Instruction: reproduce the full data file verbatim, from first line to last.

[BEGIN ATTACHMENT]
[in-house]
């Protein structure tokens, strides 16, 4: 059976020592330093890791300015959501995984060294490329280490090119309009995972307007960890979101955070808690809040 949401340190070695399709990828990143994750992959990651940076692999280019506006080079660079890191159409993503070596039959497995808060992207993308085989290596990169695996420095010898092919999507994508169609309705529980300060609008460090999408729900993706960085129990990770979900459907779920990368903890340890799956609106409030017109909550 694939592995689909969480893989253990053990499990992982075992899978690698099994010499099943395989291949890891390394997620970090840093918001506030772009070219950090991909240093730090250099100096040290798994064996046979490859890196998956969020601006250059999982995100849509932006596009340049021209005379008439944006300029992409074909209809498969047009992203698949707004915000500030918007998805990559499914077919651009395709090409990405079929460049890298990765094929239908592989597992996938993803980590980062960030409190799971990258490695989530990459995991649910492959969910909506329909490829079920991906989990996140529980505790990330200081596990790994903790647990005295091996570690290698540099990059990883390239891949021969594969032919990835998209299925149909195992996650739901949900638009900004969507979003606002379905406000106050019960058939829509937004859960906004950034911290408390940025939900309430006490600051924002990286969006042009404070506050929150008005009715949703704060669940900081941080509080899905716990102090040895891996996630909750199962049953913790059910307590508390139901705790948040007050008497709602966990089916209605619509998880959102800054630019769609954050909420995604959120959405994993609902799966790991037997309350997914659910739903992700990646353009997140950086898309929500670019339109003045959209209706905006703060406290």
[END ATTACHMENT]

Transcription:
[in-house]
């Protein structure tokens, strides 16, 4: 059976020592330093890791300015959501995984060294490329280490090119309009995972307007960890979101955070808690809040 949401340190070695399709990828990143994750992959990651940076692999280019506006080079660079890191159409993503070596039959497995808060992207993308085989290596990169695996420095010898092919999507994508169609309705529980300060609008460090999408729900993706960085129990990770979900459907779920990368903890340890799956609106409030017109909550 694939592995689909969480893989253990053990499990992982075992899978690698099994010499099943395989291949890891390394997620970090840093918001506030772009070219950090991909240093730090250099100096040290798994064996046979490859890196998956969020601006250059999982995100849509932006596009340049021209005379008439944006300029992409074909209809498969047009992203698949707004915000500030918007998805990559499914077919651009395709090409990405079929460049890298990765094929239908592989597992996938993803980590980062960030409190799971990258490695989530990459995991649910492959969910909506329909490829079920991906989990996140529980505790990330200081596990790994903790647990005295091996570690290698540099990059990883390239891949021969594969032919990835998209299925149909195992996650739901949900638009900004969507979003606002379905406000106050019960058939829509937004859960906004950034911290408390940025939900309430006490600051924002990286969006042009404070506050929150008005009715949703704060669940900081941080509080899905716990102090040895891996996630909750199962049953913790059910307590508390139901705790948040007050008497709602966990089916209605619509998880959102800054630019769609954050909420995604959120959405994993609902799966790991037997309350997914659910739903992700990646353009997140950086898309929500670019339109003045959209209706905006703060406290």